Assignment 6 Write-up: Generating Parabolas

Chelsea Henderson

9. A parabola is the set of points equidistant from a line, called the directrix, and a fixed point, called the focus. Assume the focus is not on the line. Construct a parabola given a fixed point for the focus and a line (segment) for the directrix.
a. Use an Action Button to generate the parabola from an animation and trace of a constructed point.

We want to use GSP to construct a parabola.

In Assignments 2 and 3 we looked at the parabola from the viewpoint of the quadratic equation, but we can also notice what exactly is a parabola.

A parabola is a set of points that are equidistant from a given line, which we call the directrix, and a given fixed point not on the line, called the focus.

Let's first set up this line and this point.

We want to find the set of points that are the same distance from the focus as they are from the directrix.

Does point A below qualify? Does distance 1 equal distance 2?

Without measuring, we cannot tell if the distance between point A and the directrix (distance 1) equals the distance between point A and the focus (distance 2).

We can, however, construct points that we know are equal distances from the focus and the directrix.

Why do we want to do this again? Remember, these points will make up a parabola! Once we find these points, we will have a parabola!

How do we do find these points? Follow below.

First, take any point on the directrix, construct a segment from the focus to this point, and find the midpoint of this segment.

Next, construct the perpendicular line to this midpoint and segment.

Then, construct the perpendicular to the directrix at the point identified on the directrix. Find the point of intersection of these two perpendicular lines.

Notice, this point of intersection is equidistant to the focus and the directrix. Why?

We want to show that the red line is equal to the magenta line above. Let's think about this.

We have two right triangles, one with the magenta hypotenuse- triangle A, and one with the red hypotenuse-triangle B.

The two legs of triangle A are side 1 and side 2. The two legs of triangle B are side 1 and side 3. Because we constructed the midpoint of the segment side 2 and side 3 lie on, side 2= side 3.

Because these are right triangles and the two sides of the right triangles are equal, the hypotenuses of triangle A and triangle B are equal.

What does this mean? We have constructed a point that is equidistant from the focus and the directrix! This will be a point on our parabola!

Below, the point A is our constructed point, with most of the lines we used to construct it hidden.

Now, we can move the point on the directrix and point A will move along with it, giving more points of the parabola!

Below, is a series of images with the point on the directrix moving along the directix. Notice how A moves along with it and the distance between A and the focus is always equal to the distance between A and the directrix.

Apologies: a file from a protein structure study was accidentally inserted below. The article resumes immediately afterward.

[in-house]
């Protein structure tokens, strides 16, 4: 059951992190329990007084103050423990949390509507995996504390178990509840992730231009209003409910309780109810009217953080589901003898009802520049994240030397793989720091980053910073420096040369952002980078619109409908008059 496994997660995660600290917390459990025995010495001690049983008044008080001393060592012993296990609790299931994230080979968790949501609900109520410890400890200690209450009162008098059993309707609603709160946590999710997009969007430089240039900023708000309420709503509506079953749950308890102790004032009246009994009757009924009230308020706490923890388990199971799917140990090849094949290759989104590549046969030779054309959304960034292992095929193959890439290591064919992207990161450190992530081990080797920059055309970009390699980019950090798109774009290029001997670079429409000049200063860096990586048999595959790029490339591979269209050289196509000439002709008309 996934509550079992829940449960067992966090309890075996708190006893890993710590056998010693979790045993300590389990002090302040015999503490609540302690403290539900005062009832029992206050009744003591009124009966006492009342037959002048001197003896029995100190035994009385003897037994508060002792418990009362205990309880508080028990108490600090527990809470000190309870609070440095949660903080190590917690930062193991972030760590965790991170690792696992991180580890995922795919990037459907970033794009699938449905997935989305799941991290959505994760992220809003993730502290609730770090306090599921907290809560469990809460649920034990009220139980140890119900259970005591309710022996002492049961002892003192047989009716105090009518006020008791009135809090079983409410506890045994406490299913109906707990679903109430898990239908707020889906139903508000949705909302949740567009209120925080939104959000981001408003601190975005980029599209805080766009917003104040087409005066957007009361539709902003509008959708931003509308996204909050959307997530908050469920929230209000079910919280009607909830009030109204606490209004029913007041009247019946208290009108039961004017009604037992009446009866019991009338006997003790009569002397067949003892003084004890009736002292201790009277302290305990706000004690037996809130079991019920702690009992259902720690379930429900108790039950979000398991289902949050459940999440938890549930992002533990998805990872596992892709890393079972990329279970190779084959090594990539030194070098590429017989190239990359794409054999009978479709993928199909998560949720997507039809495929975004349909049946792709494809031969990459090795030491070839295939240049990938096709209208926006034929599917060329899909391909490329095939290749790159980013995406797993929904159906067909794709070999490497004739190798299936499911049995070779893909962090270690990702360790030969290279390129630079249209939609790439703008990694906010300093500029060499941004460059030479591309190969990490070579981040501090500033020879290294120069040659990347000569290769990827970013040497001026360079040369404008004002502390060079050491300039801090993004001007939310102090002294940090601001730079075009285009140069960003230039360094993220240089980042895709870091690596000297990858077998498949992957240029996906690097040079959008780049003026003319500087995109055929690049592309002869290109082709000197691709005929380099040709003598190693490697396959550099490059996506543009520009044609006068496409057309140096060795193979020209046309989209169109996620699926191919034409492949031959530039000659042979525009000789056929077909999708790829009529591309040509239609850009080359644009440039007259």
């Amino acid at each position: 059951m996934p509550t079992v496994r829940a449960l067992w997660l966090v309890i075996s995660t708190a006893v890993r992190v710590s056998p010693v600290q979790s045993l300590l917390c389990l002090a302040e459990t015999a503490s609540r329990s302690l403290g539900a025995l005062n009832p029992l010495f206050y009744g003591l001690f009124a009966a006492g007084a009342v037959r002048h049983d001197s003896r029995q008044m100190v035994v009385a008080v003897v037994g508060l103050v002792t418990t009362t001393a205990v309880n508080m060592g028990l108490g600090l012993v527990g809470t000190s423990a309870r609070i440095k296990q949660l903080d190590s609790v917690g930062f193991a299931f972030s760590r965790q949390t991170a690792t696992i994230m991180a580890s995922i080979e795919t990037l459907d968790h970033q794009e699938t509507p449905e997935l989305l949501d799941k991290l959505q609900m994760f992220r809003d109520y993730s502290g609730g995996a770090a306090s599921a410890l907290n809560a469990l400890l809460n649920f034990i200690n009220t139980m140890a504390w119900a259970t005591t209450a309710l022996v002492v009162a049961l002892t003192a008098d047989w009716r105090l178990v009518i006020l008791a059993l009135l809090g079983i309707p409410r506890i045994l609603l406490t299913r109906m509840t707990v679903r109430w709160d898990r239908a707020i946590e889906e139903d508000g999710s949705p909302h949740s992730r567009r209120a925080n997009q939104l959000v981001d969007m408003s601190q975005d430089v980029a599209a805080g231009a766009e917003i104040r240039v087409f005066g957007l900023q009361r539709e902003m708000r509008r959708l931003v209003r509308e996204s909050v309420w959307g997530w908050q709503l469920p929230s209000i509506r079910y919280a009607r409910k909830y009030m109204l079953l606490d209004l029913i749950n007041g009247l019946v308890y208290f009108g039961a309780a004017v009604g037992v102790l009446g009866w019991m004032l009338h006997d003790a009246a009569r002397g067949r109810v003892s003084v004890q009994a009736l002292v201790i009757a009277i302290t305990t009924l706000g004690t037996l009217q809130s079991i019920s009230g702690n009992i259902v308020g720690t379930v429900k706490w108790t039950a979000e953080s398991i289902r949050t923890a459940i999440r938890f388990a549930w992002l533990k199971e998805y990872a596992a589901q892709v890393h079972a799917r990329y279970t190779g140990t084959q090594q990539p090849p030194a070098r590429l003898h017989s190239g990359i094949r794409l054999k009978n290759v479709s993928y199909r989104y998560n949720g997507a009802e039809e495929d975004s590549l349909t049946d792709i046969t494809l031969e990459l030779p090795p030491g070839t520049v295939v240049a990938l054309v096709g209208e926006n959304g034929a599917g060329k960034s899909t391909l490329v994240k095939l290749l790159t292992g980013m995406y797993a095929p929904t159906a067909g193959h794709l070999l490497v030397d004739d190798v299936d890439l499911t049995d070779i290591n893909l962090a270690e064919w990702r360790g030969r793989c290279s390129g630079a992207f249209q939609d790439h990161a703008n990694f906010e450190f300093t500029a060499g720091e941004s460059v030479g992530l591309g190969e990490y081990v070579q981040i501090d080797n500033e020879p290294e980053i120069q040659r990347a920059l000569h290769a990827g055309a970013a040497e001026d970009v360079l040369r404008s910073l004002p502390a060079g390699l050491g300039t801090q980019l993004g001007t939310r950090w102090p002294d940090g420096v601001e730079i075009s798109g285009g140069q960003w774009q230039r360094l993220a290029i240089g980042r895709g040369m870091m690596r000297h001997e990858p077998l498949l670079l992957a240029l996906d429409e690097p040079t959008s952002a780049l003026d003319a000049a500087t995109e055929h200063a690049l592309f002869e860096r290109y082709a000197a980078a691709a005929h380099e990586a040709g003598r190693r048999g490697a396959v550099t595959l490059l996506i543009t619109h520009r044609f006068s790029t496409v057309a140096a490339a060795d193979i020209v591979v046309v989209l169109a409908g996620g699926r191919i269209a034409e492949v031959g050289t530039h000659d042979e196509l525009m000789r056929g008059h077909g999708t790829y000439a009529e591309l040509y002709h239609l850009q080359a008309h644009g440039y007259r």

Each of the images above show point A as different points on the same parabola.

We can use GSP to animate the point on the directrix and also trace the path of point A. The trace will now, finally, give us our parabola for this fixed focus and given fixed line.

Click here for the GSP file that created our parabola above. Click Animate point B to see the point on the directrix move along the directrix and watch the trace that the point A creates- a parabola.

b. Repeat 9a with a trace of the tangent line at the constructed point.

Above, we have created a parabola by tracing the point A as the point on the directrix moves along the directrix.

Now, we can see a parabola created by tracing the tangent line rather than the actual point as the point on the directrix is moved.

The tangent line I am referring to is the line we created by forming the perpendicular to the midpoint of the line segment connecting our fixed point, the focus, and the point on the directrix.

Remember, we next created a perpendicular line with the point on the directrix and the directrix that then lead to our point of intersection A.

Before, we animated this point of intersection, but now we want to animate the line through it- the red line below.

Let's animate it and see what happens.

It appears that we are forming a parabola from the traces. If the trace goes all the way up and back down, we will have outlined a parabola. See below.

Click Here for the GSP file that created our parabola above. Click Animate Point B to see the animation and watch the traces form the parabola.

c. Use the locus command to generated the parabola from a constructed point or the tangent line at that point.

We can also construct the parabola by using the locus command on GSP. Since the parabola is the locus our constructed point, that we above called A. Point A, as we constructed it above, is always equidistant to the directrix and to the fixed focus point. The locus is the set of all points A. Earlier we traced the point A as a point on the directrix was animated, giving us the parabola. The locus command on GSP will directly give us the set of all points (A) that are equidistant from the directrix and the focus.

Our result can be seen below. The red parabola is the locus of the constructed point A with respect to the directrix.

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